“When the Federal Bureau of Investigation began tracking violent crime in 1930 the rape of men was excluded. Until 2012, the UCR, through which the FBI collects annual crime data, defined “forcible rape” [only] as carnal knowledge of a female forcibly and against her will.” – Stemple and Meyer (2014), p. e21.
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Addendum: The quote above in the 8th bullet that “women rape as often as men,” was sourced incorrectly. This was not a CDC quote. Rather, a Time.com journalist made this observation when assessing CDC data. She states in an article cited in the handout above,
“And now the real surprise: when asked about experiences in the last 12 months, men reported being “made to penetrate”—either by physical force or due to intoxication—at virtually the same rates as women reported rape (both 1.1 percent in 2010, and 1.7 and 1.6 respectively in 2011).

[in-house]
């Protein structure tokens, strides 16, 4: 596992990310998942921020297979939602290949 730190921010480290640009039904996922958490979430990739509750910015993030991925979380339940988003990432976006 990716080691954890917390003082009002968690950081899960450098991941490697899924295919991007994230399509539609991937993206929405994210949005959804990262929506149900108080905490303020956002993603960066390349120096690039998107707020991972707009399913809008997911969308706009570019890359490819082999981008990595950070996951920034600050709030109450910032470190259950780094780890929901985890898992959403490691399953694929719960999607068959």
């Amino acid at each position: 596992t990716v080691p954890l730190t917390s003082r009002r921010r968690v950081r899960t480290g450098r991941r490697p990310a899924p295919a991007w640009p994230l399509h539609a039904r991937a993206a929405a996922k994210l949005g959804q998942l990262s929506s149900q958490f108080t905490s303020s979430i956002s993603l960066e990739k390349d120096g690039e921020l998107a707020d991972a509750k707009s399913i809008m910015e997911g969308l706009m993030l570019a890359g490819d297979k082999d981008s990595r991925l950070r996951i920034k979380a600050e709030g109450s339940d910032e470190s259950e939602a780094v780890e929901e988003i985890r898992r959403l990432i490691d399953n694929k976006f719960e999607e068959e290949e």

In other words, if being made to penetrate someone was counted as rape—and why shouldn’t it be?—then the headlines could have focused on a truly sensational CDC finding: that women rape men as often as men rape women.”